Rapid antigen detection testing in diagnosing group A β-hemolytic streptococcal pharyngitis
Journal of the American Board of Family Practice
Background: The purpose of this study was to determine the accuracy of diagnosing group A β-hemolytic streptococci (GABHS) with rapid antigen testing compared with throat culture methods commonly used. Methods: Two separate studies were conducted. Initially, 182 patients with acute pharyngitis had both throat culture (sheep blood agar or Strep Select Agar) and rapid antigen detection screening tests (Directigen1-2-3 Group A Strep) performed. For the second study, a rapid antigen detection test (Directigen1-2-3 Group A Strep) was obtained from 614 patients. All subjects who screened negative (n = 469) received a throat culture. All subjects who screened positive (n = 145) were treated with antibiotics, and 31 of these patients received a throat culture. Statistical analyses included calculating sensitivity, specificity, positive and negative predictive values, and prevalence. Results: For the initial 182 patients, the prevalence of GABHS was 12 percent. Sensitivity was 95.45 percent, specificity was 96.25 percent, positive predictive value was 77.78 percent, and negative predictive value was 99.35 percent. In the second group of subjects, four false-negatives were present (negative predictive value = 99.18 percent). Conclusions: Results of these pilot studies indicate that an extremely low percentage (<1 percent) of subjects with GABHS escaped detection with our rapid screening test methods. These results conflict with results from previous investigations, which have reported relatively low specificity and sensitivity of rapid antigen detection tests when compared with throat cultures. Results from this study support treatment protocols based on a rapid screening test as a single diagnostic test.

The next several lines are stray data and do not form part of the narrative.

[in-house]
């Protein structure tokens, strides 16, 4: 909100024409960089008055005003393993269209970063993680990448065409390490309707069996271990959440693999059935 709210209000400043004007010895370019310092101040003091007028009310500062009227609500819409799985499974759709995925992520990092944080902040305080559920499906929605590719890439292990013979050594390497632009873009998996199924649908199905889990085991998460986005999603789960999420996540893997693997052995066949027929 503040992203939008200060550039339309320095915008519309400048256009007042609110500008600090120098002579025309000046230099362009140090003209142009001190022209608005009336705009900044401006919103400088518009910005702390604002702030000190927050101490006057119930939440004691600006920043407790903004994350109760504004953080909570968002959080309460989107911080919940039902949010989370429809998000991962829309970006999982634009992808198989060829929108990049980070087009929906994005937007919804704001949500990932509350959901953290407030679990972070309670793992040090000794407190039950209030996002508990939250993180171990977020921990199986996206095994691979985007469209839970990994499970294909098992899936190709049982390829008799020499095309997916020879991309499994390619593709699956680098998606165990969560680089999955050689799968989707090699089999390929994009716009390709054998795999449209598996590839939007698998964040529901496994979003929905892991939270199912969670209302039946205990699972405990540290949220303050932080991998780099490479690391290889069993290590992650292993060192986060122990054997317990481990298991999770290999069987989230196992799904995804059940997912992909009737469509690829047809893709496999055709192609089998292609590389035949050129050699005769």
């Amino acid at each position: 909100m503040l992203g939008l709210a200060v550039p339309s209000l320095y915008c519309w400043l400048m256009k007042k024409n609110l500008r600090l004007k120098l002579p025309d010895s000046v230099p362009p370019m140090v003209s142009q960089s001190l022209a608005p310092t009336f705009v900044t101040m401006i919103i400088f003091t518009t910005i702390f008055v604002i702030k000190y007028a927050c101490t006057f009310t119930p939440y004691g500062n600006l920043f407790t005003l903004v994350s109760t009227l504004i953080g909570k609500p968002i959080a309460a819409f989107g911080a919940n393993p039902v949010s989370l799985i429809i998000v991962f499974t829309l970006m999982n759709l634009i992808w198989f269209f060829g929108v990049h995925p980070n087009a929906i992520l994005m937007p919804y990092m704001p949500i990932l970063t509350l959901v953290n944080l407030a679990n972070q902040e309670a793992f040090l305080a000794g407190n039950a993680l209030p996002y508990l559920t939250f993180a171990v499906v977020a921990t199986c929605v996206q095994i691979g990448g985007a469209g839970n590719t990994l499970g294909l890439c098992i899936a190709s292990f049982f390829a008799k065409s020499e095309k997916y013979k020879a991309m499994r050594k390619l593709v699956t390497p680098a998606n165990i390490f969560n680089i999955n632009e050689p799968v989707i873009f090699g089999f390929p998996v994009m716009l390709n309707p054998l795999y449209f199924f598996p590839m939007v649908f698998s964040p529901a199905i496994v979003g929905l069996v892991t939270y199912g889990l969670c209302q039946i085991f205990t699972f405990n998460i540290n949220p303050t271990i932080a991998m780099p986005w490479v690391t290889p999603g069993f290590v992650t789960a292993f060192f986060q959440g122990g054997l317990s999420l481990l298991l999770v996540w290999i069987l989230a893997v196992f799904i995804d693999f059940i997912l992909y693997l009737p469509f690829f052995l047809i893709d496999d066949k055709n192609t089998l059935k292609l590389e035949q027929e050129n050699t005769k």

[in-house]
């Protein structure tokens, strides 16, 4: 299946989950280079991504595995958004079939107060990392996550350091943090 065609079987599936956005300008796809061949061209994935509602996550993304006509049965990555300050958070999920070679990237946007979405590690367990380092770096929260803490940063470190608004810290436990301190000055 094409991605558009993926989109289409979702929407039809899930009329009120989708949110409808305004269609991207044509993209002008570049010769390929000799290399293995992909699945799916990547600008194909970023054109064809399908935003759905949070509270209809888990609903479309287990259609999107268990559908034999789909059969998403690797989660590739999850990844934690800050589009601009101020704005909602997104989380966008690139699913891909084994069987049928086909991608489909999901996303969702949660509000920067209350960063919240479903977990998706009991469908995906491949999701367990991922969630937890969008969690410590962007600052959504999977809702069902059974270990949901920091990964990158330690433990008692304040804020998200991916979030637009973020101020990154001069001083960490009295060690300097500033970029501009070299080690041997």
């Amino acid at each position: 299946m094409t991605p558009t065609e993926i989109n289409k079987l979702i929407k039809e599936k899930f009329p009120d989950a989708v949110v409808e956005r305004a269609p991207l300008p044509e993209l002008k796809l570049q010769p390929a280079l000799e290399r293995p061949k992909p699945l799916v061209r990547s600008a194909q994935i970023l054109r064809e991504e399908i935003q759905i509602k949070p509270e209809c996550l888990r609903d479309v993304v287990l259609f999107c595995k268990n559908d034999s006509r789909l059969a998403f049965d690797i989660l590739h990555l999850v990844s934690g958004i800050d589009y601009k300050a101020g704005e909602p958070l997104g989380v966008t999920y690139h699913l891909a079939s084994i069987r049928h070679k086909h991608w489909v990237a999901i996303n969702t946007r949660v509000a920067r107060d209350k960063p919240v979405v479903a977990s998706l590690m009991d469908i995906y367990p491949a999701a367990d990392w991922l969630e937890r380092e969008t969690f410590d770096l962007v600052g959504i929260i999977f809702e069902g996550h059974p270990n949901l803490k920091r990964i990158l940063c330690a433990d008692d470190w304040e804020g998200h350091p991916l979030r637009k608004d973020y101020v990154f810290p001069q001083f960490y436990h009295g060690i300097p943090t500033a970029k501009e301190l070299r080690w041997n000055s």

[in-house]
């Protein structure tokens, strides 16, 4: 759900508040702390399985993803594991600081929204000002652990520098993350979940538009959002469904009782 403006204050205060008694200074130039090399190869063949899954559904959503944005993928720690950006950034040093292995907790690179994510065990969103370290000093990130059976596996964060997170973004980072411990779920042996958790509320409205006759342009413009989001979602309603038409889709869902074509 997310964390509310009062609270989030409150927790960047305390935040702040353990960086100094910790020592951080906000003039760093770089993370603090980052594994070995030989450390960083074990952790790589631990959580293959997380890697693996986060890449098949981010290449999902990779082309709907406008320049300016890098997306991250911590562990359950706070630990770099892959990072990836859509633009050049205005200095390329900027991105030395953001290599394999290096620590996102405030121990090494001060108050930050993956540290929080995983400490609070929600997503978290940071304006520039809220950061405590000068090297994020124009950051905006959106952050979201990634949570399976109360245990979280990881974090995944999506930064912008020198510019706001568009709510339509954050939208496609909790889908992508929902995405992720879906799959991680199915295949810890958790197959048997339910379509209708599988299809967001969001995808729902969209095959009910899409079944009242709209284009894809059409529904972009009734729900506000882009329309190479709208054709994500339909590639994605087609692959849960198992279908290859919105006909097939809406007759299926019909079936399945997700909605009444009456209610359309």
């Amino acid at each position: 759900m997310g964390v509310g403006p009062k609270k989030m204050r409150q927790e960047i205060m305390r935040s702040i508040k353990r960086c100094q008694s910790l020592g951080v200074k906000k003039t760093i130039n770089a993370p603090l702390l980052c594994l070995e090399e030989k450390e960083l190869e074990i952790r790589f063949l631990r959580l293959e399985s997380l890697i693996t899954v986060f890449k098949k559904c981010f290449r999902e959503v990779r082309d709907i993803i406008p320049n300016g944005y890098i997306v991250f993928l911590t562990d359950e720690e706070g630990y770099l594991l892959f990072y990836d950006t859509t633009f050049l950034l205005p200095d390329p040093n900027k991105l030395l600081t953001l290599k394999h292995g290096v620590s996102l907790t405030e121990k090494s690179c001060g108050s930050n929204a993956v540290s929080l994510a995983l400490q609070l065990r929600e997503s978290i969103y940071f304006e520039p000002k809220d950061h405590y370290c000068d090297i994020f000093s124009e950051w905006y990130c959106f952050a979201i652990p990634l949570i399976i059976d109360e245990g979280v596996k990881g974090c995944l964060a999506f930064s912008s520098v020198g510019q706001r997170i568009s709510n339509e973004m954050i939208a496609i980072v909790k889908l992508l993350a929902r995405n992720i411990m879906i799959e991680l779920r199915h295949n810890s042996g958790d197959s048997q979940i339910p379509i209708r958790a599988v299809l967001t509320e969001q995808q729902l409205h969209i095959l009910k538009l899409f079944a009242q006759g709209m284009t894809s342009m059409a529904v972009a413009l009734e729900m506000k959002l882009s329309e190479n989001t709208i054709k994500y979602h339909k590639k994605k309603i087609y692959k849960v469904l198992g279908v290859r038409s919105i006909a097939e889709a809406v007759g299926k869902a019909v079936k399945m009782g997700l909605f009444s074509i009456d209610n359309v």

Original Publication Date
Joslyn, S. A.; Hoekstra, G. L.; and Sutherland, J. E., "Rapid antigen detection testing in diagnosing group A β-hemolytic streptococcal pharyngitis" (1995). Faculty Publications. 4294.